Evagrius Ponticus, anchoret and writer
Evagrius (12) Ponticus, anchoret and writer, born at Ibora in Pontus
Galaticus, according to Tillemont, in 345. He was ordained reader by Basil, and
deacon by Gregory Nyssen, who took him to the council of Constantinople,
a.d. 381, teste his pupil
Palladius (Hist. Lausiac. c. 86, p. 1010). Gregory Nyssen thought so highly
of Evagrius as a theologian and dialectician that he left him behind in Constantinople
to aid the newly appointed bishop, Nectarius (who, before his consecration, was
a layman destitute of theological training) in dealing with heretics. The imperial
city proved a dangerous home for the young deacon. The wife of an ex-prefect conceived
a guilty passion for him, which he returned. The husband's jealousy was awakened,
and Evagrius only escaped assassination by a timely flight, being warned of his
peril by a dream (Soz. H. E. vi. 30). Jerusalem was the place of his retreat.
Here he was hospitably received by Melania the elder, by whom he was nursed during
a severe attack of fever, and who, perceiving the weakness of his disposition,
led him to embrace an ascetic life as the only safeguard against the temptations
of the flesh. Evagrius went to Egypt, where, after two years spent in great austerities
in the Nitrian desert, he plunged still deeper into the solitude, and practised
severer mortifications in the cells of Scetis. Here the two Macarii were his instructors
and models in the ascetic life. After enduring many terrible temptations, recorded
by Palladius, and having obtained mastery over his bodily passions, he became
qualified to instruct others in asceticism. Palladius became his companion and
disciple in 391. Among his other disciples were Rufinus, and Heraclides of Cyprus,
afterwards bp. of Ephesus (ib. viii. 6). Palladius gives several anecdotes
illustrative of the height of ascetic virtue attained by Evagrius and his fellow-hermits.
On one occasion he threw into the fire a packet of letters from his parents and
other near friends lest their perusal should re-entangle him in worldly thoughts
(Cassian, v. 32; Tillem. x. 376). Theophilus, the metropolitan of Alexandria,
desired to make him a bishop, and Evagrius fled to resist his importunities (Socr.
H. E. iv. 23). Evagrius remained in the cells of Scetis until he died,
worn out with austerities, in the 17th year of his recluse life,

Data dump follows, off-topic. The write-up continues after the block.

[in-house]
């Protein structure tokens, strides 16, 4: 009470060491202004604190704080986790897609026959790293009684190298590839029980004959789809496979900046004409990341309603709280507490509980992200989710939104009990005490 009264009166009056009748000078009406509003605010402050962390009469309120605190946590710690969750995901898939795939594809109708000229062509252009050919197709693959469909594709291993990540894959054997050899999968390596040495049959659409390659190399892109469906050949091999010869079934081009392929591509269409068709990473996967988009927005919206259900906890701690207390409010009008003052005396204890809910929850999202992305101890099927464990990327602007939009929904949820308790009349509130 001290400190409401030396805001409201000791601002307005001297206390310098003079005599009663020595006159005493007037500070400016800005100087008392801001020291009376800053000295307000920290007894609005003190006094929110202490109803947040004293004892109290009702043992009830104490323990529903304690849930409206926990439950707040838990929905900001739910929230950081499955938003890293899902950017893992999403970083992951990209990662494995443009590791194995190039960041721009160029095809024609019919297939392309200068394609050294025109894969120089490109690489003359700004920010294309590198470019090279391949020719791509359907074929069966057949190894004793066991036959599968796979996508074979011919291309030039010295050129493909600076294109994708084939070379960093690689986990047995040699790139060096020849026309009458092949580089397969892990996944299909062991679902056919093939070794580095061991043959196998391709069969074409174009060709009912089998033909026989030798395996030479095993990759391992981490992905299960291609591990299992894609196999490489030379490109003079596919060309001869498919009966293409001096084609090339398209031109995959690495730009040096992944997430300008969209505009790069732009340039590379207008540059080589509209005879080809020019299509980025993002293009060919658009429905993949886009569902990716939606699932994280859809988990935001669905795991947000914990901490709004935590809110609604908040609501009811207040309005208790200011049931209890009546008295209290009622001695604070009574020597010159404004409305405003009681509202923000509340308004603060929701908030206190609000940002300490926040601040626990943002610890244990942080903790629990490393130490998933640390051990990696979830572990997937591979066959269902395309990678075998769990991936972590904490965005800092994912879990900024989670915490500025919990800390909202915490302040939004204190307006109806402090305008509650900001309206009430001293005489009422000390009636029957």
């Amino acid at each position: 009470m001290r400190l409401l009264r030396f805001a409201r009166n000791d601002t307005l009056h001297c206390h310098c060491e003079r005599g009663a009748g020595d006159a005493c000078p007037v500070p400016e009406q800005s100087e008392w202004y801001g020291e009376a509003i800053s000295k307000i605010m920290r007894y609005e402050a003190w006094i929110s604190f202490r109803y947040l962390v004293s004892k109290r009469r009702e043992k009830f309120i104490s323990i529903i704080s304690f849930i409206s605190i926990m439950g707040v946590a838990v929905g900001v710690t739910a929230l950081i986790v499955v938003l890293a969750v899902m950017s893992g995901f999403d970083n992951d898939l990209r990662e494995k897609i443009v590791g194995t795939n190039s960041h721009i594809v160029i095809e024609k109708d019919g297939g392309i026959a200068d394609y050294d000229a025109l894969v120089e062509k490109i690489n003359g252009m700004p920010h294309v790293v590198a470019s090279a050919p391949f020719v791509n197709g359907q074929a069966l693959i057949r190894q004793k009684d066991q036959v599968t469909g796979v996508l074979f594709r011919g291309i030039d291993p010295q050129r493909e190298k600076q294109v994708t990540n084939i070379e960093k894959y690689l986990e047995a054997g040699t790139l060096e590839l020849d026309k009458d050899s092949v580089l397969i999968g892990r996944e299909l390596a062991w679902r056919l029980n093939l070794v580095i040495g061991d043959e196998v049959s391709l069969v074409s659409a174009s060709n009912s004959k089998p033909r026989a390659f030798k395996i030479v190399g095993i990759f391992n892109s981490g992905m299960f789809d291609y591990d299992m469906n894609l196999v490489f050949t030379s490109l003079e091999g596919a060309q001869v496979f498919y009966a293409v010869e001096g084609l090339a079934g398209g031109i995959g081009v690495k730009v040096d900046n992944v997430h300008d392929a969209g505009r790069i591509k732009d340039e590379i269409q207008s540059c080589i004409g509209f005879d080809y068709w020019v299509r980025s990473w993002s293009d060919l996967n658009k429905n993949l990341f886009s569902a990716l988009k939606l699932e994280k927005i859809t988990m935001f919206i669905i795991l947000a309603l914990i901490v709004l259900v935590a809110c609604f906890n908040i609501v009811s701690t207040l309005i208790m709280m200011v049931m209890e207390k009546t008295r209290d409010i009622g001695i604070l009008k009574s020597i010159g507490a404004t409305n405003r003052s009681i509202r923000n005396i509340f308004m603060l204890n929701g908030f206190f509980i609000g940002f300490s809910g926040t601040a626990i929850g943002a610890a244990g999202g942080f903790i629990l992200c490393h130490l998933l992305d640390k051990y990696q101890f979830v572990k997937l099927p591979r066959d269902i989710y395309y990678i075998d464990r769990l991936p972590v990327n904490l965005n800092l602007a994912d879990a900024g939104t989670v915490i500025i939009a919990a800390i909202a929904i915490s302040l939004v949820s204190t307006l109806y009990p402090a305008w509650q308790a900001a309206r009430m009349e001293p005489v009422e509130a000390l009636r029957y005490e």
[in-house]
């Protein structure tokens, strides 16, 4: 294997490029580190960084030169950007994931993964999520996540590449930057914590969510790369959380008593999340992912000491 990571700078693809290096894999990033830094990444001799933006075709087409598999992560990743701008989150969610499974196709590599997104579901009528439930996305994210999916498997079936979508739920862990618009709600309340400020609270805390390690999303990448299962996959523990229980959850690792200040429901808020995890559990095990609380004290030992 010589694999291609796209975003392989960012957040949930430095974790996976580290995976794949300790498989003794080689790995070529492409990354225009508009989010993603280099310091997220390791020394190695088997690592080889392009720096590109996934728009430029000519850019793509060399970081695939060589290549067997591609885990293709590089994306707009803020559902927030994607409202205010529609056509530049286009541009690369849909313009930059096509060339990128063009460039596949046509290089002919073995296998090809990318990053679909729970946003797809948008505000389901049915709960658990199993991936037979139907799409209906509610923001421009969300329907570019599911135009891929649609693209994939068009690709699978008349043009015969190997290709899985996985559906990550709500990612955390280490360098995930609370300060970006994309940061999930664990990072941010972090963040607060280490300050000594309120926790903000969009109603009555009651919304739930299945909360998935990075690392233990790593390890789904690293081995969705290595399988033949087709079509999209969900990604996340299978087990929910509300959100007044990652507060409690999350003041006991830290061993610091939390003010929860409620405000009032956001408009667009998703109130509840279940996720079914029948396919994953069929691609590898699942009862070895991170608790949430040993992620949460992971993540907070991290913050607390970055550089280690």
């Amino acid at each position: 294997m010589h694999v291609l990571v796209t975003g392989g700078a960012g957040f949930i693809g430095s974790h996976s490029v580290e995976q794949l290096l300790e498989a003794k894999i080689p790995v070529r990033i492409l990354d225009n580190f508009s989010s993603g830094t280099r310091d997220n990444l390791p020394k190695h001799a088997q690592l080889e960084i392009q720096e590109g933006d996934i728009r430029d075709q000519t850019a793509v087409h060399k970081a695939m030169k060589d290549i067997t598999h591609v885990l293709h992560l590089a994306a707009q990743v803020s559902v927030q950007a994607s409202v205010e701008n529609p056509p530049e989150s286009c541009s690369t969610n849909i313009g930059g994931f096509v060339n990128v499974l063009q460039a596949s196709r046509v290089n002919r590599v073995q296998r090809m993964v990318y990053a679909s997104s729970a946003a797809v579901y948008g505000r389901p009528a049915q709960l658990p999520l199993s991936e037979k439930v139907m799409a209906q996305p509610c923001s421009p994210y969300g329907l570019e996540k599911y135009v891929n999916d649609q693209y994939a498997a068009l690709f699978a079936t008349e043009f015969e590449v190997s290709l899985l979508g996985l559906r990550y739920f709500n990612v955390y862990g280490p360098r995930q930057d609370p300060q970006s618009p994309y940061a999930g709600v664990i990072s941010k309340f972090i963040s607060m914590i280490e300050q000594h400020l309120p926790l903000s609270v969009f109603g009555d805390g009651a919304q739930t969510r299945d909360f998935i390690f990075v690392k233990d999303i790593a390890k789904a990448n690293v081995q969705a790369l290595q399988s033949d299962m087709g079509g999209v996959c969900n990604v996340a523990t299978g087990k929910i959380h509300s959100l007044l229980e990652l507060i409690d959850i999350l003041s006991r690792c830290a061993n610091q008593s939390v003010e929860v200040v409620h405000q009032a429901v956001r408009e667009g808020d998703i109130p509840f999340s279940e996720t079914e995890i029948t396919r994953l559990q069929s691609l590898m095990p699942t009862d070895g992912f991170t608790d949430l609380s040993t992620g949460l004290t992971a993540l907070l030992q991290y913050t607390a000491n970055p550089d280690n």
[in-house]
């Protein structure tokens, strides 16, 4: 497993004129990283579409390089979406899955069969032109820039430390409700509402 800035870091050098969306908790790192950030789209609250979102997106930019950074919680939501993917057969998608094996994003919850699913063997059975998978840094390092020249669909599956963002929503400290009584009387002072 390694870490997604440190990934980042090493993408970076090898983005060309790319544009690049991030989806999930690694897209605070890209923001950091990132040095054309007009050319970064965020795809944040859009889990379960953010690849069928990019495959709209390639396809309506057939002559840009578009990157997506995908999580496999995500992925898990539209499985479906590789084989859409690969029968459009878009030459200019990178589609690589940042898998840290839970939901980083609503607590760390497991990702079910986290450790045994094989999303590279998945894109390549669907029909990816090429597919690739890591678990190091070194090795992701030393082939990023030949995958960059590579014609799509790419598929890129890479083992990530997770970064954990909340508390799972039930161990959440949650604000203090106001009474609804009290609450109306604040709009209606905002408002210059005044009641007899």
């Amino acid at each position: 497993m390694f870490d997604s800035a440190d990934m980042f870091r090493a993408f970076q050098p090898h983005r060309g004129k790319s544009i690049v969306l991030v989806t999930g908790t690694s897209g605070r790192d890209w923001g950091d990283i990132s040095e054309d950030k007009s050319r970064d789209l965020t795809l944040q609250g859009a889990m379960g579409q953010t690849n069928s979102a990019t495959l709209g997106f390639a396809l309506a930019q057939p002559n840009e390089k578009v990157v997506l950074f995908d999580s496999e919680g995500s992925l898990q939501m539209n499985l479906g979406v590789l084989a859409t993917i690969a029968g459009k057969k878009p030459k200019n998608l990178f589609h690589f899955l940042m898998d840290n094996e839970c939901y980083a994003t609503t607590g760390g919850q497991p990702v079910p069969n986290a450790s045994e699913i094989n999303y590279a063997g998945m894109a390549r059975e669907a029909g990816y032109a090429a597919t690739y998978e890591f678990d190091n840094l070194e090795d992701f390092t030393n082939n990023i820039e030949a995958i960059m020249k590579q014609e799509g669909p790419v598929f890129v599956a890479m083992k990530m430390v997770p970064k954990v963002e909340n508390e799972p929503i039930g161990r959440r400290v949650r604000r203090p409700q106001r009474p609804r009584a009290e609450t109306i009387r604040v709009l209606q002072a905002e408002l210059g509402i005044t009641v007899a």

a.d. 398, at the age of 54, "signis
et prodigiis pollens" (Gennad. Illust. Vir. c. xi.). He was a zealous champion
of the doctrines of Origen, for which he fell under the lash of Jerome, whose
enmity had also been aroused by his having been the instructor of Rufinus during
his sojourn in Egypt and having enjoyed the patronage of Melania. Jerome speaks
in contemptuous terms of his writings (ad Ctesiph.), especially of his
book περὶ ἀπαθείας, when combating the tenet
ascribed to the Origenists that a man could raise himself to a superiority to
temptation (i.e. as Jerome says, "becoming either a stone or god") and
live without sin. He also charges him with being a precursor of Pelagius (in
Pelag. p. 260), and including in his book de Monachis many who never
were monks at all, and also Origenists who had been condemned by their bishops.
The existing remains of his writings are printed by Galland, Bibl. Patr.
vii. 551-581, and Migne, Patr. vol. 86. Socrates, Gennadius, Palladius,
and Suidas, sub voc. "Macarius," mention as by him: (1) Monachus,
on "active virtue," in 100 chapters. (2) Gnosticus. (3) Antirrheticus,
a collection of passages of Scripture against the eight divisions of evil thoughts.
(4) A Century of Prayers. (5) 600 Gnostic Problems. (6) A Letter
to Melania. (7) A book, περὶ ἀπαθείας.
(8) 100 Sentences for the Use of Anchorets living simply. (9) Short
Sentences. (10) Στιχηρά, in two books,
one addressed to monks, and the other to a virgin dedicated to God. (11) Liber
de rerum monachalium rationibus. (12) Scholion de tetragrammato Dei nomine.
Oudin, i. 883; Tillem. Mém. eccl. x. pp. 368 ff.; Fabr. Bibl. Graec.
ix. 284, ed. Harles; Dupin, Hist. Eccl. iii. 1; Cave, Hist. Lit.
i. 275; cf. O. Zickler, Evagrius Ponticus (Munich, 1893); J. Dräseke, "Zu
Evag.-Pont." in Zeitschrift für wissensch Theol. 1894, xxxvii. 125 ff.